Use the vertical spaces when you’re trying to maximize usable area in your yard. Unique elements, like an outdoor chalkboard or dart board, are perfect options. They take up little to no room, and can provide hours of entertainment.

Sam Henderson via HGTV

Sam Henderson via HGTV

Create multi-level play areas that fit into your space’s topography. Work with what you have, and in the end you’ll have an inventive space that fits in with the natural landscape. Multi-level areas can include features like slides and climbing walls.

Houzz

Houzz

Include a gardening area. This is a great opportunity to introduce your children to new activities they can enjoy in your backyard. This activity doesn’t take up much space, and taking care of plants may curb their desire for a new pony. Unlikely, but worth a shot!

Just Imagine

Just Imagine

Make space for active play. An empty area of hardscape or yard allows your child to evolve in their interests. Hardscape will be better for biking and skating, whereas grass can provide a cushion for more risky activities.

Jordan Sanchez

Jordan Sanchez

These cities offer rebates for going low-water with your landscaping

Go low (water, that is) and get rewarded. Rebates are available from municipalities across the country for swapping in water-saving equipment and replacing your lawn with drought-tolerant plants. Check program guidelines before you jump in: Some require a site inspection before you buy anything or make changes. And you must be a resident and a utility customer to get rebates.

ARIZONA

• Tempe

With the Landscape Rebate Program, get rebates for front-yard and backyard ($250 each) conversion of grass to desert landscaping or for new desert landscaping installation.

• Chandler

With the Landscape Rebate Program, receive rebates for irrigation controllers ($72), new landscaping that’s at least 50 percent drought-resistant ($200), and conversion of lawn to drought-tolerant landscape ($200–$600).

• Glendale

The city’s landscape rebates provide as much as $750 for converting grass to low-water-use landscape.

CALIFORNIA

• California: state-wide

Search by zip code for incentives and rebates in your area.

• Metropolitan Water District of Southern California and the Family of Southern California Water Agencies

SoCal Water$mart offers rebates for weather-based irrigation controllers (from $80 per controller for an acre or less; $25 per irrigation station for larger sites), rotating sprinkler nozzles (from $4 per nozzle), and synthetic turf (from 30 cents per sq. ft.).

• Santa Rosa

Green Exchange Rebate Program has rebates for removing turf (50 cents per sq. ft.) and for improving the efficiency of irrigation. The Rainwater Harvesting Rebate Program gives rebates for storing rainwater (25 cents per gallon). The Water Conservation Check-up is a free on-site analysis of indoor and outdoor water use.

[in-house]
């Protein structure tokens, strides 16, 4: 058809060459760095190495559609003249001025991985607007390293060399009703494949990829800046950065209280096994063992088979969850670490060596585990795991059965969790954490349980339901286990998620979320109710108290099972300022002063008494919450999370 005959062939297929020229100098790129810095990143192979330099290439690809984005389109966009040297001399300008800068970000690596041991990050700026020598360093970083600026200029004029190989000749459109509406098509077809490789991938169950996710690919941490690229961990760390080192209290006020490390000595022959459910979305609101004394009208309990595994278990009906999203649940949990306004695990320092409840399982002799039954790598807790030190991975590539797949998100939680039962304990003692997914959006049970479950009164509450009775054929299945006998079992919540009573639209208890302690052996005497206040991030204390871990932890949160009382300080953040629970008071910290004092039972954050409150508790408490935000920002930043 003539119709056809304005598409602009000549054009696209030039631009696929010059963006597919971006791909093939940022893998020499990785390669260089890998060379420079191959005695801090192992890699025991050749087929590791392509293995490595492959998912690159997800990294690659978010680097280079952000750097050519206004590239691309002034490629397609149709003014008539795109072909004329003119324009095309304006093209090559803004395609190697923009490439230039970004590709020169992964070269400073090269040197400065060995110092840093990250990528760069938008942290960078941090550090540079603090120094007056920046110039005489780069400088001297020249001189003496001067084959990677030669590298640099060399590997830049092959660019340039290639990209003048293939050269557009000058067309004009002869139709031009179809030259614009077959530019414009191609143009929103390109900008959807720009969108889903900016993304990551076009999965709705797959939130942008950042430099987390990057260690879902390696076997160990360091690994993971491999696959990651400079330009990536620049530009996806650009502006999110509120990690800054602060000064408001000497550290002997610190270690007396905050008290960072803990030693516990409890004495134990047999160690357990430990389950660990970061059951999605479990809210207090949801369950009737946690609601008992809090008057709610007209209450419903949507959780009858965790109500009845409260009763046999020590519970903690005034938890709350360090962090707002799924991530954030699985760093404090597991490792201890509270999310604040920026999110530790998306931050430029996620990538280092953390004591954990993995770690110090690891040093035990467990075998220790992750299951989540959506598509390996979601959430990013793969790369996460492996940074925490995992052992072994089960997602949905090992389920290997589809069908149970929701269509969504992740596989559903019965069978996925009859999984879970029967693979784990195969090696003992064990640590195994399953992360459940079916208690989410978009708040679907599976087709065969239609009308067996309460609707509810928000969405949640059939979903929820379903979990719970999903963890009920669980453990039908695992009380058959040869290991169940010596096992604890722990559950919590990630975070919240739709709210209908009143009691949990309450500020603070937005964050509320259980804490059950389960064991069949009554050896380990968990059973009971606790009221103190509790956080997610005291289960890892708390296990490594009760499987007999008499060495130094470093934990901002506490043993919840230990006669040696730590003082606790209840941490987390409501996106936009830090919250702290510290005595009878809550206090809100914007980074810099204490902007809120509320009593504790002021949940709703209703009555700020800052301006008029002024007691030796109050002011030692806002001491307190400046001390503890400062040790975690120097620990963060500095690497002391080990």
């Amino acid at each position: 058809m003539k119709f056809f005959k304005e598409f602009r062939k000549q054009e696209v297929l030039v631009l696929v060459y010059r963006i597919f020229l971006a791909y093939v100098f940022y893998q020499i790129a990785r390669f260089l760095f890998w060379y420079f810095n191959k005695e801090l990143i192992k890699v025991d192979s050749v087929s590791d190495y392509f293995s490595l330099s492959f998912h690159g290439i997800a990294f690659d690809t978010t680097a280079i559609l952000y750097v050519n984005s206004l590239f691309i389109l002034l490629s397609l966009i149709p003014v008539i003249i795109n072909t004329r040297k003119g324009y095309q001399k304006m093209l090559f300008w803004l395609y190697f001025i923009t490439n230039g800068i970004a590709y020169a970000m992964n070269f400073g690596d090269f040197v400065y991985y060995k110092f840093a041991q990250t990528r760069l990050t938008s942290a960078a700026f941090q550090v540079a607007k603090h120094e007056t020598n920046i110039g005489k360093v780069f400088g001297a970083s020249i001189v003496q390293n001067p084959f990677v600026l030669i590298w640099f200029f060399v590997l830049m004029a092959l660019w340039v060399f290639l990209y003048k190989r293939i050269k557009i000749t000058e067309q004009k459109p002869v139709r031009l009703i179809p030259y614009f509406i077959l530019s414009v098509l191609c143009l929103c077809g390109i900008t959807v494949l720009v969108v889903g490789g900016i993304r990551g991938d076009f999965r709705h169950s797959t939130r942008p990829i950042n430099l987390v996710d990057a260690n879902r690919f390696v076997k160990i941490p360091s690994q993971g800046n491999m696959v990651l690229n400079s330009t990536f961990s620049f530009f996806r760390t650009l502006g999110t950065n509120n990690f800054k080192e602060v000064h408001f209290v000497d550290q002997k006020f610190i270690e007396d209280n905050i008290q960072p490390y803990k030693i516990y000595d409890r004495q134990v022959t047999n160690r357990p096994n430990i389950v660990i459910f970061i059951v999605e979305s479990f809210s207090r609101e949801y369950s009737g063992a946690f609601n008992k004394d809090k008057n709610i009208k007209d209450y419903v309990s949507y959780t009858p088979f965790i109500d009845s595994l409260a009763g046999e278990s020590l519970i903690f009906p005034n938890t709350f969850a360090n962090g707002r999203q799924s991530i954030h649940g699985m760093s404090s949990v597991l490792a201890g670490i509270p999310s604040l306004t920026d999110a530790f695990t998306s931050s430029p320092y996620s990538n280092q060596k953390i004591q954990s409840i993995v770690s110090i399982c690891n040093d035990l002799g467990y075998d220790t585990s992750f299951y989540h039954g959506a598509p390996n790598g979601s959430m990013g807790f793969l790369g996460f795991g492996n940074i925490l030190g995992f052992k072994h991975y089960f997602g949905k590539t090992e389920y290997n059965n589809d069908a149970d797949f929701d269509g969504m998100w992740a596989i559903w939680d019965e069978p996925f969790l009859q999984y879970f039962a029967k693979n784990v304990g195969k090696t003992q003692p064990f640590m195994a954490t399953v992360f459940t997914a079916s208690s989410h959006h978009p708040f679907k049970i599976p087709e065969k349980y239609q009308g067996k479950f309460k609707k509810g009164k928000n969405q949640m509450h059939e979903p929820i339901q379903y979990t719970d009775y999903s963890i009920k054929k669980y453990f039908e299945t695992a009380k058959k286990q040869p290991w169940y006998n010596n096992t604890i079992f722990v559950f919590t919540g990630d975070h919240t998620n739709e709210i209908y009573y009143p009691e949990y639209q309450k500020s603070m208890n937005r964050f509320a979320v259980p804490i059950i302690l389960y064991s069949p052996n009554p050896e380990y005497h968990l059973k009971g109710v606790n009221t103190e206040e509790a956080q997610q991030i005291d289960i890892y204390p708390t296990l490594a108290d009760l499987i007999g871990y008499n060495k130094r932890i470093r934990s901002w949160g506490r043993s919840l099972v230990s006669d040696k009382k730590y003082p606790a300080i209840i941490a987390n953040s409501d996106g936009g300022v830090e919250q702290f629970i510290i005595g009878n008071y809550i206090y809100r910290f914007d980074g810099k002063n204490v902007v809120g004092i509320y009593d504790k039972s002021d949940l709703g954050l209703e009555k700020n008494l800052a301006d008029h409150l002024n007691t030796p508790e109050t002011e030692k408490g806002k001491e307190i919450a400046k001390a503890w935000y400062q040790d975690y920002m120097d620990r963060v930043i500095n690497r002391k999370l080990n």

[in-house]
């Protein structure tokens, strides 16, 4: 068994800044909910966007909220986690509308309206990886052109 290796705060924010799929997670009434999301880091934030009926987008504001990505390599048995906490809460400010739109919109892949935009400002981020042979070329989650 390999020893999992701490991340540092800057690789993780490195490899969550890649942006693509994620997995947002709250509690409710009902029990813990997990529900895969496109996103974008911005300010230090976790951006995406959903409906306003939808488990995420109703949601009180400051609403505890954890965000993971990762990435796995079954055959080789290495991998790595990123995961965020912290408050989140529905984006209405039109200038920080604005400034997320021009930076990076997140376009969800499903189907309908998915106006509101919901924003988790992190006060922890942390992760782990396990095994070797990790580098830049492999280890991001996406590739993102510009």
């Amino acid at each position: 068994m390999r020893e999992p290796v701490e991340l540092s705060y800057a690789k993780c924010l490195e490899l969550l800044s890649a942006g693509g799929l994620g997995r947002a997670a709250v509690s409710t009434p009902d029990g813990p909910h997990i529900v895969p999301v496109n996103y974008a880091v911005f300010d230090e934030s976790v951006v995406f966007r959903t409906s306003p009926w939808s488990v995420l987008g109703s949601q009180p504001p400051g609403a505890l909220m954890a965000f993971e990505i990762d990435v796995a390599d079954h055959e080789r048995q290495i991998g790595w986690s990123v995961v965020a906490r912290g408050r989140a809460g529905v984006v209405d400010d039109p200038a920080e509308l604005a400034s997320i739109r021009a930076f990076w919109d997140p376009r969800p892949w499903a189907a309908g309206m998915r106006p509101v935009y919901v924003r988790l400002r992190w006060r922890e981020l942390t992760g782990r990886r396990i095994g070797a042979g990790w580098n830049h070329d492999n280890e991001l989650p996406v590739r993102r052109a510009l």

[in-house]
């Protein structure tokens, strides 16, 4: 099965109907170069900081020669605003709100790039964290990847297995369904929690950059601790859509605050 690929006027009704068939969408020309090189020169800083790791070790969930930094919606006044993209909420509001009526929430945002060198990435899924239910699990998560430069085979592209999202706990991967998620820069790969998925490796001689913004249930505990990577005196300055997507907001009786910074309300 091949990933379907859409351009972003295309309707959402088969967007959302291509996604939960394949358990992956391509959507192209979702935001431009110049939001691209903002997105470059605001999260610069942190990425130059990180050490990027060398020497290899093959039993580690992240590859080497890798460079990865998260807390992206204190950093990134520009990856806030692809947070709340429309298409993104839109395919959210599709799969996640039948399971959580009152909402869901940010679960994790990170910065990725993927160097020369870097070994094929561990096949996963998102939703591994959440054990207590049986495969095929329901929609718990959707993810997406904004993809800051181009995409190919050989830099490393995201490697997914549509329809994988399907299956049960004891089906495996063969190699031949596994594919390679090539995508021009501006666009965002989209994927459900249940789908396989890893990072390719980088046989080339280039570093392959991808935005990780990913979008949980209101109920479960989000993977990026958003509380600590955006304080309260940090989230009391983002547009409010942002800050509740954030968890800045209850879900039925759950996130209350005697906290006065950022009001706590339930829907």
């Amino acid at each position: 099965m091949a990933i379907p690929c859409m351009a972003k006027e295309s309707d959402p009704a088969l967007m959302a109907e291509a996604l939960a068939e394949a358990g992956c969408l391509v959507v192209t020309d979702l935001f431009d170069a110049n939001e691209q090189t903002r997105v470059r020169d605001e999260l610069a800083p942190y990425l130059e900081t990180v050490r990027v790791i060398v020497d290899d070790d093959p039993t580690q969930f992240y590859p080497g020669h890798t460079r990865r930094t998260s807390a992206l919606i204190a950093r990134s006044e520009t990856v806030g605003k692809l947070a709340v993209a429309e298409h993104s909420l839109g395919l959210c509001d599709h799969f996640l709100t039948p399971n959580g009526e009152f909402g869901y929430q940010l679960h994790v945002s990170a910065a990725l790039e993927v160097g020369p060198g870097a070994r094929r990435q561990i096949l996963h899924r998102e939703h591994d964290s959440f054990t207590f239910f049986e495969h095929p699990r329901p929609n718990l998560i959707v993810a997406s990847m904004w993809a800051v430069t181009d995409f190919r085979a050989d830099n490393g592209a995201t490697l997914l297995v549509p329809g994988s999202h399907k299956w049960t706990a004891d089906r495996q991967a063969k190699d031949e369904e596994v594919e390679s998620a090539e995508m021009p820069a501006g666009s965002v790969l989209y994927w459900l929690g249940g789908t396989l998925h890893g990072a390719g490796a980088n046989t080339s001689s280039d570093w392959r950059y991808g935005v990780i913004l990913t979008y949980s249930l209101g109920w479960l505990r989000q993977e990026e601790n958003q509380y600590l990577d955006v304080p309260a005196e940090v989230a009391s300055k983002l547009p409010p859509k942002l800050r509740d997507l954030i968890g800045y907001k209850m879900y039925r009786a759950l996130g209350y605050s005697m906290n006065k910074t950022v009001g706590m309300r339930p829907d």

• Windsor

With the Water Efficient Landscapes Rebate Program, get up to $350 in rebates for the removal of lawn or for the purchase of sprinkler equipment that improves efficiency.

• San Diego County Water Authority

The 20-Gallon Challenge offers free landscape surveys and has rebates for weather-based irrigation controllers (from $230), synthetic turf (50 cents per sq. ft.), and rotating nozzles (up to $4 each).

• East Bay Municipal Utility District

With WaterSmart Residential Landscape Program, get a credit with proof of purchase of drip irrigation parts and rotator sprinkler heads (50 percent of price), water-conserving landscaping plants and materials (25 percent of price), and permeable hardscape materials (up to $1 per sq. ft.).

• Marin Municipal Water District

Rebates on efficient irrigation equipment and supplies (up to $350), through the Bay-Friendly Landscaping Rebate Program.

COLORADO

• Aurora Water

Get rebates for water-conserving landscape changes (up to $1 per sq. ft.), through the Xeriscape Rebate Program. Aurora Water also offers free irrigation audits.

• Colorado Springs Utilities

Rebates available up to $200 for rain shutoff devices, irrigation heads with check valves, weather-based irrigation controllers, and matched precipitation sprinkler nozzles (which water more evenly and slowly than regular ones).

• Boulder

Drip irrigation supplies, sprinkler controllers, low volume nozzles, and soil amendments have rebates.

• Louisville

The Water Conservation Rebate Program gives rebates on buffalo grass (25 cents per sq. ft.), soil moisture sensors (up to $50), and drip irrigation systems (50 percent off purchase price, up to $50).

• Denver Water

Weather-based irrigation controllers (25 percent off price), rain sensors ($25–$50), and irrigation rotary nozzles ($5 per nozzle) get rebates.

Next: Nevada, New Mexico, Oregon, Utah, and Washington 

NEVADA

• Southern Nevada Water Authority

The Water Smart Landscapes program gives rebates for converting grass to desert landscaping (up to $1.50 per sq. ft.), for rain sensors (up to $25), and for smart irrigation controllers (up to $200). Rebate coupons offered for pool covers (up to $200). You can also get a free Indoor Water Audit and Retrofit Kit to test fixtures.

NEW MEXICO

• Albuquerque Bernalillo County Water Utility Authority

Get money back on multi-setting sprinkler controllers (25 percent off), rotor heads for sprinklers ($2 per head), rain sensors ($25), and for rainwater harvesting (up to $150), through the Outdoor Rebate Program.

OREGON

• Eugene Water & Electric Board

EWEB customers can get cash rebates for certain types of timers for lawn irrigation ($25).

UTAH

• Central Utah Water Conservancy District

Rebates for irrigation improvements (up to $150 for irrigation controller stations; 50 percent of hardware costs, up to $125) for nozzles, drip systems, etc., through Landscape Irrigation Product Rebates.

WASHINGTON

• Saving Water Partnership of Seattle and King County

Rebates (up to $375) for upgrading sprinkler systems or installing smart controllers are available.

• Cascade Water Alliance

In its Irrigation Efficiency Program, Cascade offers rebates for rain sensors and weather-based irrigation controllers (up to $400 for existing irrigation systems; up to $375 for new systems).

(This post was originally published on Sunset.com.)